Understanding BPH

The normal prostate is a walnut-shaped gland that typically doesn’t cause problems for men until they’re older. As you age, your prostate begins to grow and may cause urinary symptoms.

Some men are more likely than others to develop benign prostatic hyperplasia (BPH) with symptoms.

You can’t avoid certain factors that contribute to BPH. But you can lower your risk for the condition. Read on to learn more about BPH and the common risk factors.

The prostate is part of a man’s reproductive system. It’s a gland located just below the bladder. Its main job is to add fluid and important substances to semen.

The prostate gets larger over time. If you have BPH, your enlarged prostate can squeeze on your urethra. The urethra is the tube your urine travels through to get from the bladder out of your body.

Pressure from the growing prostate makes it harder for urine to leave the body and prevents the bladder from completely emptying.

BPH causes your bladder to work harder to expel urine. That eventually can weaken the bladder. Over time, other symptoms develop, such as a frequent or urgent need to urinate and a weak urine flow.

Almost every man will develop an enlarged prostate. It’s rare for men in their early 40s or younger to have BPH. But by their 80s, up to 90 percent of men will have the condition.

There are other risk factors besides age that may make you more likely to develop BPH, including:

Family history

BPH can run in families. Studies have pointed to a variety of genes that may have a role in the development of BPH.

Ethnic background

BPH can affect men of all ethnic backgrounds. A study from 2007 found that BPH risk was higher in African American and Hispanic men than in Caucasian men.

Yet, more recent research suggests that there’s no clear evidence that ethnicity plays a role in the development of BPH.


Research suggests that diabetes has an important role in the development of BPH. High insulin levels can trigger prostate growth.

The hormone insulin normally moves sugar from foods out of the bloodstream to be used for energy or stored in cells. In people with type 2 diabetes, the body doesn’t respond as well to insulin. Insulin levels are high but ineffective. That causes a spike in blood sugar levels.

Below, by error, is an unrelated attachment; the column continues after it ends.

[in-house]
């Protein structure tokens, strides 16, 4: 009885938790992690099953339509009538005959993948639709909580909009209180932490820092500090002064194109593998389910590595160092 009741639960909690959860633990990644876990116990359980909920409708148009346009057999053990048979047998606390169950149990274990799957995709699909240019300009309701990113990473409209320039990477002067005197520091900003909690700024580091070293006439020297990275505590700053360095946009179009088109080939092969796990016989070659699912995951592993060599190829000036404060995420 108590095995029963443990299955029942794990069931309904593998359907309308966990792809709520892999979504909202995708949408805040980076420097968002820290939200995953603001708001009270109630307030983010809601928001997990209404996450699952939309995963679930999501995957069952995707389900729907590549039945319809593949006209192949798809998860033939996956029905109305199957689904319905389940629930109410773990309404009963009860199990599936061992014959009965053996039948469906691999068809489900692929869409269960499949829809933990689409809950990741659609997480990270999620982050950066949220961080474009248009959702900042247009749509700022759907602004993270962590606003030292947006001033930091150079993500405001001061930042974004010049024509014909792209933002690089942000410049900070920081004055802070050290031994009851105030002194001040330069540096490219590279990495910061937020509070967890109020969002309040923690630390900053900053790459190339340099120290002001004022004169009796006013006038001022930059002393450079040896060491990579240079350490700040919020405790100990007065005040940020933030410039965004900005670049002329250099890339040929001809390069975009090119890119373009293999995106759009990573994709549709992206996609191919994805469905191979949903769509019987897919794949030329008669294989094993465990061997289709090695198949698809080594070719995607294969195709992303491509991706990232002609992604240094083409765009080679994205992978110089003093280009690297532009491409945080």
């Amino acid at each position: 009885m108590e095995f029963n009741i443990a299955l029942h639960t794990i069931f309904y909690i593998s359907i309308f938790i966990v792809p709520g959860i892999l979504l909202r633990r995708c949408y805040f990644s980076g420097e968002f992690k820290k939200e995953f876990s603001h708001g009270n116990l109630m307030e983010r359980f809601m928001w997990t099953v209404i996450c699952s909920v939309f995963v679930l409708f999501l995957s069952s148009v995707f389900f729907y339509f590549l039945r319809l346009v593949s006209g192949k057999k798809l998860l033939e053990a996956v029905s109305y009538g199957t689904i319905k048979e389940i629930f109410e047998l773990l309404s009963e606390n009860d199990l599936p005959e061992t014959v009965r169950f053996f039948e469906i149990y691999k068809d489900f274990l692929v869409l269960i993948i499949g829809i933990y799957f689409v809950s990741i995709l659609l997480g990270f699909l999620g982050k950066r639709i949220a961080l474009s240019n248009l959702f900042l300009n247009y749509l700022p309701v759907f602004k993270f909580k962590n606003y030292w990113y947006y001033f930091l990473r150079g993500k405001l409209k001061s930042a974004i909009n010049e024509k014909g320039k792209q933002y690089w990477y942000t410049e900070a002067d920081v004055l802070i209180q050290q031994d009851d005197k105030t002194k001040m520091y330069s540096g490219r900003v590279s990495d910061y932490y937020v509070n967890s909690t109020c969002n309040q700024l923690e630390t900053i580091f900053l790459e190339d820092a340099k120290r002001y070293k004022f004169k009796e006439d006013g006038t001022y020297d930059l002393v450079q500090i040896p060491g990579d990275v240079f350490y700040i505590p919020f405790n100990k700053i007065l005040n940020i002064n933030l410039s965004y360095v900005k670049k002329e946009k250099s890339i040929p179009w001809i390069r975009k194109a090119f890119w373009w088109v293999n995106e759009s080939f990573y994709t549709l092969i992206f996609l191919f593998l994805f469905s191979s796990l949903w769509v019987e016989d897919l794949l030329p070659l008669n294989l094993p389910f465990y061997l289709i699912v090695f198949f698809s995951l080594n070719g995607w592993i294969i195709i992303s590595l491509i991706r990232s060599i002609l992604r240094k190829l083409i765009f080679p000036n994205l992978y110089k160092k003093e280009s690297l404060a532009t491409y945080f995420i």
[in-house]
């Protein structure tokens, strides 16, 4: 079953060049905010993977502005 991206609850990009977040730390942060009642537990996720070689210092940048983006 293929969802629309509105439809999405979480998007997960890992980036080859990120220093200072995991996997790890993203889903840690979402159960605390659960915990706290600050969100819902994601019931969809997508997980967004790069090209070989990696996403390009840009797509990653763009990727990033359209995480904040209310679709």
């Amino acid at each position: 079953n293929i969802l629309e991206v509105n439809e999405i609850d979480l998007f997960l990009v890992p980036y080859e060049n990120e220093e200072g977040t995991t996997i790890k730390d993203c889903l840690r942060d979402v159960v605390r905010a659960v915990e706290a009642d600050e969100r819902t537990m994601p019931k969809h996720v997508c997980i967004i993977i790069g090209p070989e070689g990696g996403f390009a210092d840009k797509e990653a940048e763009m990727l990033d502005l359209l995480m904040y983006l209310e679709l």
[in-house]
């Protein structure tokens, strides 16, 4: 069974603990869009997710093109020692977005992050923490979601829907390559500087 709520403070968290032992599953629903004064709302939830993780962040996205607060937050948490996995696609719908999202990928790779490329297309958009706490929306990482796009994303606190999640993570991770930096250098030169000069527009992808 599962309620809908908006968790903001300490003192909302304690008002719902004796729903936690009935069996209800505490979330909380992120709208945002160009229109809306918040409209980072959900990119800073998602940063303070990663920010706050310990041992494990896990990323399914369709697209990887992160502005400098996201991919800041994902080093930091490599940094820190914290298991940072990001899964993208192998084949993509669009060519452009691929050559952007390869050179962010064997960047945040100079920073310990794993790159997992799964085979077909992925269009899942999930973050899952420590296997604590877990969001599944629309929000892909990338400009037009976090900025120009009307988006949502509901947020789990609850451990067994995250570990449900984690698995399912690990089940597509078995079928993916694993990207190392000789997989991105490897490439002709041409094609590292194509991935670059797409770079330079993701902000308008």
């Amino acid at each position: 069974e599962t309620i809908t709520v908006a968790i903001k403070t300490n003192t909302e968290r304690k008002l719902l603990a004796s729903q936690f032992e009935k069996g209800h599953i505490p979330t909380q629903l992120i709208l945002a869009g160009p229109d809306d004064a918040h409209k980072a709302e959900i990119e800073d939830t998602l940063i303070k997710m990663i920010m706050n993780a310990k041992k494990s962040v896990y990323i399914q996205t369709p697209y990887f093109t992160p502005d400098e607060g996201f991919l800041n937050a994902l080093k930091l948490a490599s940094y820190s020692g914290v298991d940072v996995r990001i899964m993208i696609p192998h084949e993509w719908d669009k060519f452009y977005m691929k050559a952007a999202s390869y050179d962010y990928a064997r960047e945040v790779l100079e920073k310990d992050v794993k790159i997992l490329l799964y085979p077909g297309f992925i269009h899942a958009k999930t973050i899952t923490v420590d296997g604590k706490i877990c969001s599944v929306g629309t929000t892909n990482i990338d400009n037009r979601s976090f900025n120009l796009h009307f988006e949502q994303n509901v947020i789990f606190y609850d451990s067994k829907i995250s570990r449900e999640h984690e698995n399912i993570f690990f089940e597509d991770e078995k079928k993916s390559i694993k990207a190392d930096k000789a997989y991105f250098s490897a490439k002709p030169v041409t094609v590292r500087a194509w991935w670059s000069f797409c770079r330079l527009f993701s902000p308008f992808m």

When the pancreas pumps out even more insulin to bring down blood sugar, that excess insulin stimulates the liver to produce more insulin-like growth factor (IGF). IGF is believed to trigger prostate growth.

Diabetes also leads to high levels of inflammation and can affect levels of sex hormones, which act on the prostate.

Heart disease

Heart disease doesn’t cause BPH. But, the same risks that contribute to heart problems also increase prostate growth, such as:


Men who carry around extra body fat have higher levels of estrogen, a sex hormone that can make the prostate grow.

Obesity is part of a larger group of symptoms called metabolic syndrome, which is also linked to prostate growth.


Being sedentary could lead to prostate problems. Men who are inactive are more likely to develop BPH. Staying active also helps keep off excess weight, which is another BPH contributor.

Erectile dysfunction

Erectile dysfunction doesn’t cause BPH — and BPH doesn’t cause erectile dysfunction. However, the two conditions often go hand in hand.

Many medicines used to treat BPH, including tamsulosin (Flomax) and finasteride (Proscar), can make erection problems worse.

You can’t prevent some BPH risks, like age and genetic factors. Others are under your control.

One of the best ways to avoid prostate problems is to exercise, which can help decrease inflammation. Exercise also helps your body use insulin more efficiently.

A half-hour of aerobic activities such as swimming, cycling, or walking on most days of the week might lower your likelihood of developing BPH symptoms.

Exercise, combined with a healthy diet, will reduce your chances of becoming overweight and developing diabetes, two other BPH risk factors.

It’s important to be open with your doctor about any concerns regarding your prostate health. Talk about your risks and discuss ways to reduce the factors you can control.

Ask plenty of questions and make sure you’re comfortable with the answers before you leave the doctor’s office.